01. Earth: Our Home

We are ‘glued’ to a huge sphere by gravity, protected by a 62 mile (100 km) ‘blanket’ of particles that we call ‘our atmosphere’.  We orbit one of the billions of stars in our galaxy, which is one galaxy among billions of others in, perhaps, just one of many universes out there.

There are many ‘worlds’ in our solar system; some full of ice, some full of volcanoes.  So far, and within a very short period of time, there have been around 2000 planets identified outside of our solar system, many light years away, and none seem to possess such characteristics as ours.  It’s hard to tell though, as these worlds are too far away to know that much about them so soon.  At least in our solar system, Earth is indeed unique, a word that doesn’t do justice for such a complex world that we inhabit.

In a four-part series, starting with this one, we will showcase some extraordinary features of our sphere, our planet, our world, our home.  If we can realize just how incredibly lucky we are to inhabit this place, and how devastating an effect it will be if we are not careful with how we manage things here, our drive to make our human society smarter, in order to further explore, protect and truly enjoy this world, will increase exponentially.  I dare to say ‘our’ world, because we have to understand that if we cause changes to the global ecosystem, we could easily perish as a species.  This is why we have to be very careful about how we live, explore, and thrive.

In this first article, we will try to understand the concept of ‘home’.  Why Earth is ‘our home’, and why it is so important.

Picture lobsters at the bottom of the ocean, crawling in an environment consisting of water (plus so many other things and creatures in it).  They are protected by an average of 2-3 miles (4-5 km) of water around and above them.  If we compare our world experience with theirs, there are many similarities.  Many tons of water press down on those lobsters, just as the planet’s gaseous atmosphere does on us.  At sea level, the air pressure on your body is like a small car standing on your head and your shoulders.  There are currents in the water, as well as in the atmosphere, and both shape the landscape on land or ocean.  Even the clouds that we are so familiar with, seem similar to waves viewed from below the surface of the water.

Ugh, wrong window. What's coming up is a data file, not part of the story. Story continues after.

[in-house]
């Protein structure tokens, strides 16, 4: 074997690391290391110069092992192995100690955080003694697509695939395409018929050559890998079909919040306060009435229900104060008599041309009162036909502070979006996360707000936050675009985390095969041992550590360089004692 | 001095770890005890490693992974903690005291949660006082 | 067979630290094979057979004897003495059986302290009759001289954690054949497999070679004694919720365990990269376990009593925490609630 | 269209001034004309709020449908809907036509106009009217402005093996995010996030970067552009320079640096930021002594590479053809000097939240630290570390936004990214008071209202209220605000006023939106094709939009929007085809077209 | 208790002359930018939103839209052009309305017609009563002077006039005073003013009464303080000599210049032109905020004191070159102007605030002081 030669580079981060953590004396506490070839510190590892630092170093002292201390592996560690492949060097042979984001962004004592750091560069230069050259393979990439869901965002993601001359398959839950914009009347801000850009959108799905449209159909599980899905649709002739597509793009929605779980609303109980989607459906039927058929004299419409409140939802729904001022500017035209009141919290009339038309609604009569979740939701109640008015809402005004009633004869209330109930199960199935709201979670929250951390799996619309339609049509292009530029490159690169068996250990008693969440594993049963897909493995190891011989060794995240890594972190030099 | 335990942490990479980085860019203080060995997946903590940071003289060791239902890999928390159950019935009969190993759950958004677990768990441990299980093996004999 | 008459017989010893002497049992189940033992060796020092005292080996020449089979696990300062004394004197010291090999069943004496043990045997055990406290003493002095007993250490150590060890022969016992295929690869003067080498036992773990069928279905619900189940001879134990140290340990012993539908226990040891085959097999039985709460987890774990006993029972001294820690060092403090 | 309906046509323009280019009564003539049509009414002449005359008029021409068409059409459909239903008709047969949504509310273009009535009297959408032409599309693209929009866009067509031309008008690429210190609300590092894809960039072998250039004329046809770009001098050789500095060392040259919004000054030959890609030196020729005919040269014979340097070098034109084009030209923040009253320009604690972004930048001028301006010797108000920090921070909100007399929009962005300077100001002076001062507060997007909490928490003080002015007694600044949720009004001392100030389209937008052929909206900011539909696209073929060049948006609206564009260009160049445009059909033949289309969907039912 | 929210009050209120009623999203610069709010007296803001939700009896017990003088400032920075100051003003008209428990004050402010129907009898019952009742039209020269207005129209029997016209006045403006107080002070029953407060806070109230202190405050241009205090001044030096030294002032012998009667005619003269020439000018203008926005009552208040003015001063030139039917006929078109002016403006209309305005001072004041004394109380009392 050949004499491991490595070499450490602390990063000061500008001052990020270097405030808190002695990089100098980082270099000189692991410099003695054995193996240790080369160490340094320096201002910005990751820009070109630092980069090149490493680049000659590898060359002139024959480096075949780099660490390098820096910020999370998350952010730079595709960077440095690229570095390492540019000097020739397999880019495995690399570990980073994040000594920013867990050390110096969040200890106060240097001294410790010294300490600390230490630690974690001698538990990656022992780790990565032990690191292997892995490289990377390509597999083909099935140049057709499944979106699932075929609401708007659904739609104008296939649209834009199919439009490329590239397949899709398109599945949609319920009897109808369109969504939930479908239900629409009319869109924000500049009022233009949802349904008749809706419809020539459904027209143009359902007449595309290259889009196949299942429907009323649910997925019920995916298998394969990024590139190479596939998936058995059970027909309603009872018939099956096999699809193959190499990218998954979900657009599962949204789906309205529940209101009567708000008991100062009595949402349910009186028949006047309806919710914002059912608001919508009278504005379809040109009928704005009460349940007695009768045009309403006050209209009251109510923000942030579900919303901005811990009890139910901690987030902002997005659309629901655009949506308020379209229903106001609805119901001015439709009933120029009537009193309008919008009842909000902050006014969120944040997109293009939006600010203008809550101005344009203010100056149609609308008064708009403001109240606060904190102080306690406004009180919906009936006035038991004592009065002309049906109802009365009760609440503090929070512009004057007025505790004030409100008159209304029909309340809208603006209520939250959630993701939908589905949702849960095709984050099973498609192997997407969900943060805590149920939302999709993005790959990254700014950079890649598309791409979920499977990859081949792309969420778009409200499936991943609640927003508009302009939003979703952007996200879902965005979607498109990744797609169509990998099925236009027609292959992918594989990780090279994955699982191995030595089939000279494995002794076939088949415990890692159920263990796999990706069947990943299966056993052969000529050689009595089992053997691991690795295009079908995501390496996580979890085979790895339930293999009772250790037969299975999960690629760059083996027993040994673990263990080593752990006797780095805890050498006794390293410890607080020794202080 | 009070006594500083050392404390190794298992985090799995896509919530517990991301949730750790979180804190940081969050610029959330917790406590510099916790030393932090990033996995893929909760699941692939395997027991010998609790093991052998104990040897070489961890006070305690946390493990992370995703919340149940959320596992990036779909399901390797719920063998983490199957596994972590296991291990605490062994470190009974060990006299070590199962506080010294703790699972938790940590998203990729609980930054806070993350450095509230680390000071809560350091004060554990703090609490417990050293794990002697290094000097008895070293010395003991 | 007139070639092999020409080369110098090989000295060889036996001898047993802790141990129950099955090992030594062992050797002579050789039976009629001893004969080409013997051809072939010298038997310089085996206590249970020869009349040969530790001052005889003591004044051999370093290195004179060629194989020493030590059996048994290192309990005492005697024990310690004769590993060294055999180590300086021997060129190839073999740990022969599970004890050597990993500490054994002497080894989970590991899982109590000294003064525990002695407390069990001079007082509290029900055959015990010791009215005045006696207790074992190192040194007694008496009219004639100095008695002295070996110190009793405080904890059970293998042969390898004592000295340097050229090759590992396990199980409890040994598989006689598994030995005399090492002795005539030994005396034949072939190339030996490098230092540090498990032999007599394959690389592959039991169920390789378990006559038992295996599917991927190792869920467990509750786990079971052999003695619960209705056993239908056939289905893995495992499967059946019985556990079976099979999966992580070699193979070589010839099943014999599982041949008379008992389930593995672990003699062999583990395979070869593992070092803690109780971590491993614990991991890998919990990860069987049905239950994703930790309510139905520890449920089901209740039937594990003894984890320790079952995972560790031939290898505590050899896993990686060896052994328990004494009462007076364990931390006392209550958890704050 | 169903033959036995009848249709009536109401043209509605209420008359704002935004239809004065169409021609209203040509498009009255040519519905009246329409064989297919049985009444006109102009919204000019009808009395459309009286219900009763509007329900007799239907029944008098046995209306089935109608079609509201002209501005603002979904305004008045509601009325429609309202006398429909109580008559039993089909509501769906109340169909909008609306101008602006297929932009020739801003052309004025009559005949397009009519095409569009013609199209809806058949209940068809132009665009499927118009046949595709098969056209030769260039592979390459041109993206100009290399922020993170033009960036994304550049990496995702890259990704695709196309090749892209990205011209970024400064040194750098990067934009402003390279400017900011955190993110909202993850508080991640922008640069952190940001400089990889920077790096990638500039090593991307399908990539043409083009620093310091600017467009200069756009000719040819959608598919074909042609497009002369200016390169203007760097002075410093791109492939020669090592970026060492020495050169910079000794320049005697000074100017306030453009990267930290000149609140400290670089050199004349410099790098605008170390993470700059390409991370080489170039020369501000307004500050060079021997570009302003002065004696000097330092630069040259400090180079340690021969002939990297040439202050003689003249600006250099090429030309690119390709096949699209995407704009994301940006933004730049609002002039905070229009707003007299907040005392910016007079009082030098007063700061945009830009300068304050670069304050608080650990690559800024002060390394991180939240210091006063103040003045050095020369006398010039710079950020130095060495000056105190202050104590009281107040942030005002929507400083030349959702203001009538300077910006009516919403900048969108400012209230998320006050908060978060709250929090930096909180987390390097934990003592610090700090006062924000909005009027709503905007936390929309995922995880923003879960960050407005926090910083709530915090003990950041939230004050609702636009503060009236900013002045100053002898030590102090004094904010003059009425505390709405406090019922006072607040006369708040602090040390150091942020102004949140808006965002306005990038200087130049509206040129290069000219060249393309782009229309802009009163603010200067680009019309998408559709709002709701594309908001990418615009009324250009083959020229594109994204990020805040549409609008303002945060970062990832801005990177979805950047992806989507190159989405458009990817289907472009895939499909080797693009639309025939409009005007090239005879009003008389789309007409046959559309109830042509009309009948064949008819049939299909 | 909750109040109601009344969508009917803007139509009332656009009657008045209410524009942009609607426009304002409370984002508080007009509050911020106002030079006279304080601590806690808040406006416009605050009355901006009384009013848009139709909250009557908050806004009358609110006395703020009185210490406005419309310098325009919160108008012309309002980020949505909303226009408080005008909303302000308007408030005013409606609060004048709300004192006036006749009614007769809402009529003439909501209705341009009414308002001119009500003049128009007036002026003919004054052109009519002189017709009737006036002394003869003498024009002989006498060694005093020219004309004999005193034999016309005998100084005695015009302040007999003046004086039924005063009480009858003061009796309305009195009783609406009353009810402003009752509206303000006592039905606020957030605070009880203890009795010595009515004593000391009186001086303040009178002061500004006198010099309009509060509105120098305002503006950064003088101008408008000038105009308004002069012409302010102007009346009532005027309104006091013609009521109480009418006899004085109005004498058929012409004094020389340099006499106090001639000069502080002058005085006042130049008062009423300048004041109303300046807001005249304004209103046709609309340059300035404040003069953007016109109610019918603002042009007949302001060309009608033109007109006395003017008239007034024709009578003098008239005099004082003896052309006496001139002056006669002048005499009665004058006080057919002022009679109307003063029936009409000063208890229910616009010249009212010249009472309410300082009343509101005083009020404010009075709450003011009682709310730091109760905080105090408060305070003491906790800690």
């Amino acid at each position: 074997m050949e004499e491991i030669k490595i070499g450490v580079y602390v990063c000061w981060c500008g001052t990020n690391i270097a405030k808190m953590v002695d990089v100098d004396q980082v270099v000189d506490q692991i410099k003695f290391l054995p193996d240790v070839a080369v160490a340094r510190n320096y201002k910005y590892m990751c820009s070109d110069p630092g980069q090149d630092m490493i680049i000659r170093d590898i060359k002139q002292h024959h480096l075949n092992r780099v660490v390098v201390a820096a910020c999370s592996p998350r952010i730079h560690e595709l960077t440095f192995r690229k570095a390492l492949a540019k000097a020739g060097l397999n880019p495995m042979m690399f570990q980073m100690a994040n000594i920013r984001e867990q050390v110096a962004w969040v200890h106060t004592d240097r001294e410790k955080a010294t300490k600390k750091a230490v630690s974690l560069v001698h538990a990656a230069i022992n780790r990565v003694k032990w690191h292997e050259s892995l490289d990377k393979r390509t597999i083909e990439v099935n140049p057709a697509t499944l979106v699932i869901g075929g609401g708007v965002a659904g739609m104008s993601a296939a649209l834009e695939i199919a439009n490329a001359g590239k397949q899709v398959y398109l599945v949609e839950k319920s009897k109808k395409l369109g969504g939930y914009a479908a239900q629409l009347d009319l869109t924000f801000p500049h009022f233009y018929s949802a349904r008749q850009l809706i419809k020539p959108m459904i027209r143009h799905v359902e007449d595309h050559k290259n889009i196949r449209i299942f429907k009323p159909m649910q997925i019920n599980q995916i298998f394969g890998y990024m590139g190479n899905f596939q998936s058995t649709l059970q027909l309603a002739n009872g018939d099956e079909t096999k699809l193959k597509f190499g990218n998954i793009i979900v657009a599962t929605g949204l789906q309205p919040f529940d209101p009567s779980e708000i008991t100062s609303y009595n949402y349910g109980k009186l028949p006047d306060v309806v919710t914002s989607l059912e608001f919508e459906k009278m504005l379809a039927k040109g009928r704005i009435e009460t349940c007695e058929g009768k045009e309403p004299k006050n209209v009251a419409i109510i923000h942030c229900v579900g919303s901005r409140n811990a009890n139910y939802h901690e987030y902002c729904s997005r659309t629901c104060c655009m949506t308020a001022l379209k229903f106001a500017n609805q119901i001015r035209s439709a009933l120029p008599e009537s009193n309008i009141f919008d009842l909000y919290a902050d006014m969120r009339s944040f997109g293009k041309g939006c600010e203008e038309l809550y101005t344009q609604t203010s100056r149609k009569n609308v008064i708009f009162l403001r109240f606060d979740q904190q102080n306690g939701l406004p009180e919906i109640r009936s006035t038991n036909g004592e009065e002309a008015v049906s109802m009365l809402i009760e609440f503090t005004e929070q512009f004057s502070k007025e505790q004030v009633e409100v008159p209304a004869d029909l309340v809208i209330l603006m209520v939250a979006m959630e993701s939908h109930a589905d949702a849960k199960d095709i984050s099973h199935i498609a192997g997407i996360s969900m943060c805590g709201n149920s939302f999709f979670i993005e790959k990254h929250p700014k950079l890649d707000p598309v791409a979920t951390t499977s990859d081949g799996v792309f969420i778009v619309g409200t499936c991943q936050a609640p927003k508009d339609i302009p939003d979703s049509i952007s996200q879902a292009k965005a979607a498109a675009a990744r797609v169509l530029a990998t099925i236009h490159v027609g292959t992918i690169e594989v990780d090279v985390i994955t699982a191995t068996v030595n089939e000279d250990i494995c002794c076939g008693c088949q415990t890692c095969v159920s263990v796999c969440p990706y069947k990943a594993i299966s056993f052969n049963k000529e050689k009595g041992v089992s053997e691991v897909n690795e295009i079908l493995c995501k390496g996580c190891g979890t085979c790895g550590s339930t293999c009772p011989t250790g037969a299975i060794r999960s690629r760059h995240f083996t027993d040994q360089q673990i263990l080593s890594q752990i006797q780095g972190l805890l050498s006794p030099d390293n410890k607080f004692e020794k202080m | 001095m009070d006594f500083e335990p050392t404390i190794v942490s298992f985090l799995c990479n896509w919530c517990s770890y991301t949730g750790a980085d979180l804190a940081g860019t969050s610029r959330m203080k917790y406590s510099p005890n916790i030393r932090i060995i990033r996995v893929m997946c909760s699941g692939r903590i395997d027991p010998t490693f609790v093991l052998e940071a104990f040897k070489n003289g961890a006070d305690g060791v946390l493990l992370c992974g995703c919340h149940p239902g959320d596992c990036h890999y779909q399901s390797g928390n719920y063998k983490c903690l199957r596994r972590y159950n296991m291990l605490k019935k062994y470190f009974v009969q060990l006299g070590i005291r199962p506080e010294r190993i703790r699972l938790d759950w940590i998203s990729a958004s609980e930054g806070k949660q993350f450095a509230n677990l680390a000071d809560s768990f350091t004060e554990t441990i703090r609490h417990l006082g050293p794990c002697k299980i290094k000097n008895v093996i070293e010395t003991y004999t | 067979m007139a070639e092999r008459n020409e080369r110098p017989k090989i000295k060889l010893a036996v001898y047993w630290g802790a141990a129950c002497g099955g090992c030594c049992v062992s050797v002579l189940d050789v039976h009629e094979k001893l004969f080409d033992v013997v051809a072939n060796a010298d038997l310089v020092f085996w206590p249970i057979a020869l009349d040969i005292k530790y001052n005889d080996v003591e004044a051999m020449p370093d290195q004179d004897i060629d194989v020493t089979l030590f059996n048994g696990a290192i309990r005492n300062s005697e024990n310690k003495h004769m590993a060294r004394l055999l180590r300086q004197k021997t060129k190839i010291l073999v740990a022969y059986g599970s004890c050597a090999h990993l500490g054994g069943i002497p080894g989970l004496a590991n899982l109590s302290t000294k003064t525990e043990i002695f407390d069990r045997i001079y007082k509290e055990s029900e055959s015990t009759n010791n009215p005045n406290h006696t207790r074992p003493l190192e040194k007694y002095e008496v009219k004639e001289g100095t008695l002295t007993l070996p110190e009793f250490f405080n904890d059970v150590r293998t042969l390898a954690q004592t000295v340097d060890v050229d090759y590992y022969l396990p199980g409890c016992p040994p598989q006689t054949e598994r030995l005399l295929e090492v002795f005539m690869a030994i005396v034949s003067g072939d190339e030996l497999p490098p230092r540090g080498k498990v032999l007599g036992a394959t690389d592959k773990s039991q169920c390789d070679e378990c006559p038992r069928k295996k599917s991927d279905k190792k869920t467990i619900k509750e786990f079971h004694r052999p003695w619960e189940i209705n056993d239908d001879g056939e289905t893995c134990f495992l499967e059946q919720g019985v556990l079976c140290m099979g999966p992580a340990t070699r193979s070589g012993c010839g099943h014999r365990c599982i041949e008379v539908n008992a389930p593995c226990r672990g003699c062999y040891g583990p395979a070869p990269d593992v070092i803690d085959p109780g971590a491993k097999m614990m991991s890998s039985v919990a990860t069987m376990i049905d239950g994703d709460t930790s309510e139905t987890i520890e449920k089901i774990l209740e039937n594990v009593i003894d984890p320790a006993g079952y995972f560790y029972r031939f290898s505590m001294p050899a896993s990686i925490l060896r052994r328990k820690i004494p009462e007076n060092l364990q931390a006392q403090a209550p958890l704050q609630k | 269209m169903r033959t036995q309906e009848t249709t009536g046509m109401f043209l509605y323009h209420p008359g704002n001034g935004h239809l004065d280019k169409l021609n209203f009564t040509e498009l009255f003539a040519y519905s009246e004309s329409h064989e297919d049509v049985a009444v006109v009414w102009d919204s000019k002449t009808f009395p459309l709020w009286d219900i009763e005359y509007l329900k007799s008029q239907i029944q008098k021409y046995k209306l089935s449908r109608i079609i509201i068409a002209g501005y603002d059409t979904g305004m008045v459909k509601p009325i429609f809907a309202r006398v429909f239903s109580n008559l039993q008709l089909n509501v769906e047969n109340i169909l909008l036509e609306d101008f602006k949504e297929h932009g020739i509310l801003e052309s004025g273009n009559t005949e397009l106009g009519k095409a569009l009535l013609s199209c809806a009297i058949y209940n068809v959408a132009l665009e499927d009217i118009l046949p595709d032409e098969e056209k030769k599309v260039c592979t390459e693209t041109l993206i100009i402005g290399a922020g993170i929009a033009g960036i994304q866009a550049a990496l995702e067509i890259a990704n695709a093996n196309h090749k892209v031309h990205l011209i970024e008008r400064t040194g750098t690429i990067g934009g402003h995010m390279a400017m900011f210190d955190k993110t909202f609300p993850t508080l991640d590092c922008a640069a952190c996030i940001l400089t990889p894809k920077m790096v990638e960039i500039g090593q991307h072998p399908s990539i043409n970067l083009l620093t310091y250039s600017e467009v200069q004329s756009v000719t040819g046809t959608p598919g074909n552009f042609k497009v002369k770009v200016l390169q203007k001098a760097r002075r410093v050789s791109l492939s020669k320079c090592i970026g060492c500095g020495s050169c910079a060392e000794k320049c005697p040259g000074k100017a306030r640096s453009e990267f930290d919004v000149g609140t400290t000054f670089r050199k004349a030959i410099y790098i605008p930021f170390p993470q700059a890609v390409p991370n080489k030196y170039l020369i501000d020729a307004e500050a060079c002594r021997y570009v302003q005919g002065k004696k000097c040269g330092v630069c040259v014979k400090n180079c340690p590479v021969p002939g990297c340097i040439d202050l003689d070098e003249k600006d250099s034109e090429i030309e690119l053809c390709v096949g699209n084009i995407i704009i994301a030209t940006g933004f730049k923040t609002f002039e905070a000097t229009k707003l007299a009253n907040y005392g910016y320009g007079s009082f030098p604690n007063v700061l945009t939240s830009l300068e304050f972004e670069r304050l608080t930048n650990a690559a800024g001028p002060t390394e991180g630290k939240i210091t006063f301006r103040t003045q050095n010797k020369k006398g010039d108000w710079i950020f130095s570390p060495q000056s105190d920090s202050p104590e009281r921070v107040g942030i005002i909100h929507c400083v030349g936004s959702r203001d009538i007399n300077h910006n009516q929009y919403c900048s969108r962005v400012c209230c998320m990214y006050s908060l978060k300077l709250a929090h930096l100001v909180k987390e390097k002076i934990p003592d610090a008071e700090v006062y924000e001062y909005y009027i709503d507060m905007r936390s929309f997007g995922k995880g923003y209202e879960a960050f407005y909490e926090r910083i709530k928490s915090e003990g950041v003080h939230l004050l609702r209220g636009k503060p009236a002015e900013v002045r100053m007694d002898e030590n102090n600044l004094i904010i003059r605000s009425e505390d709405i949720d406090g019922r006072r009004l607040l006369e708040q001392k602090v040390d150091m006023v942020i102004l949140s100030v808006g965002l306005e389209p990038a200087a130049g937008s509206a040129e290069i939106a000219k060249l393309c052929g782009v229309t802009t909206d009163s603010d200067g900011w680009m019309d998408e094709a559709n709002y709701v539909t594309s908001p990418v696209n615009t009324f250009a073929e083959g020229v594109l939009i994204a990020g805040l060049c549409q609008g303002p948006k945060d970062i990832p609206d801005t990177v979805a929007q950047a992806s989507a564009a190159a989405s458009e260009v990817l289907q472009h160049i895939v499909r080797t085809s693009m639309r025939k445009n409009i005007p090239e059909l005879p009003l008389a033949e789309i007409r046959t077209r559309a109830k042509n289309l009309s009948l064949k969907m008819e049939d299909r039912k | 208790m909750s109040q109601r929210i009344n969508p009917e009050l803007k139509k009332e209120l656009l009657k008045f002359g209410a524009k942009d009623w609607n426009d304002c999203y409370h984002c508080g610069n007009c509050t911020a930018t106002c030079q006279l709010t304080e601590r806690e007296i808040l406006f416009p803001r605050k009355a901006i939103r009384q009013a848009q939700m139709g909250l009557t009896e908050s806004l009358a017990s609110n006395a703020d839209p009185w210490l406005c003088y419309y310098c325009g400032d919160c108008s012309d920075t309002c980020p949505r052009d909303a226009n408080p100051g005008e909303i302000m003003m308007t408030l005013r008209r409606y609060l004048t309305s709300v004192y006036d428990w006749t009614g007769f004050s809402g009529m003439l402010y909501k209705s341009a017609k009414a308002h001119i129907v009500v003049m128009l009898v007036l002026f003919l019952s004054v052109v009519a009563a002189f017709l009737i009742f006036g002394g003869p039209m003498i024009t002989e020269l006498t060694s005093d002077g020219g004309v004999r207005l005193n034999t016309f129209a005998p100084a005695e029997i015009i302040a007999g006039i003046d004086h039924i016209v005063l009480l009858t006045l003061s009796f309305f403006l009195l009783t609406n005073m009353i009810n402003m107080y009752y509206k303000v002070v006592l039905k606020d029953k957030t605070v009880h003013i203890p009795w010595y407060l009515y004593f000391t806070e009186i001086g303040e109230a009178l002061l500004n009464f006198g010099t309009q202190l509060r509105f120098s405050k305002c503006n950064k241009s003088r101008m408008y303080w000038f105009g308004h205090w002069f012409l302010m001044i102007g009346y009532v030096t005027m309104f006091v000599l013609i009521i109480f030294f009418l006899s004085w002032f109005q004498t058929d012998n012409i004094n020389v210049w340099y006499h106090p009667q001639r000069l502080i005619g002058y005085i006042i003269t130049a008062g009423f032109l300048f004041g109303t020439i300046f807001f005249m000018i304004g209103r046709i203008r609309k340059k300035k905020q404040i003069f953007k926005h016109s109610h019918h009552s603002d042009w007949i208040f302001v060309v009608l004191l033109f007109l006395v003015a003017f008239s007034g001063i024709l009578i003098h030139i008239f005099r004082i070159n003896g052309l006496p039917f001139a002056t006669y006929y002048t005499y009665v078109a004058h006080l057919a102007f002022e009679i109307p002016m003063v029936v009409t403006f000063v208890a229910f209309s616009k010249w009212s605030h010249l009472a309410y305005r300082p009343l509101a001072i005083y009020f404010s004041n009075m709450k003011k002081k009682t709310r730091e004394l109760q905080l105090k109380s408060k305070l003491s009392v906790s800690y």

We ‘crawl’ on land, similar to how lobsters ‘walk’ at the bottom of the ocean.  Also within these environments, some animals move in ways that we describe as ‘flying’ or ‘swimming’, although there seems to be little difference.

If a lobster comes out of the water, it can survive for a couple of days, after which it will suffocate.  A lobster can extract oxygen from the air, but in order to do this, its gills must be kept moist or they will collapse.  The lobster’s ‘home’ is in the ocean.

If we were to take a different animal from the water environment, let’s say a blue whale, and bring it to our land environment, the whale will only survive for a matter of minutes (maybe hours).  Its body is so massive that being out of water will crush many of its internal organs.

A jellyfish on land looks nothing like a jellyfish in the water, not to mention that it’s not alive anymore.  Check out this video of an octopus crawling onto a shore.  Notice how oddly this animal moves in a different environment than his own, not to mention that this one would also have died if it spent too much time outside of his own environment.

If you want to take a fish out of the ocean, you have to put it in a water tank and feed it with proper fish food.  However, that is not all that’s needed to keep that fish alive.  You need to constantly recycle & clean the water so that dangerous chemicals (toxic for the fish) won’t kill it.  The temperature of the water is also crucial.  Allow it to get too hot or too cold and the fish will not be able to survive.

Now let’s think of us human beings.  If we go out into space, outside of our atmosphere, we will only last for about 90 seconds.  Remember that ‘car’ that pressures down on your head and shoulders?  Well, there is none out in space and, because of this lack of pressure, our body fluids will boil, transforming from liquids to gas.  We can’t breath, either, due to the lack of oxygen in space.  Overall, our internal organs will expand and we will start to look nothing like a human being.  A ‘stiff’ dead bunch of frozen cells in space.(source)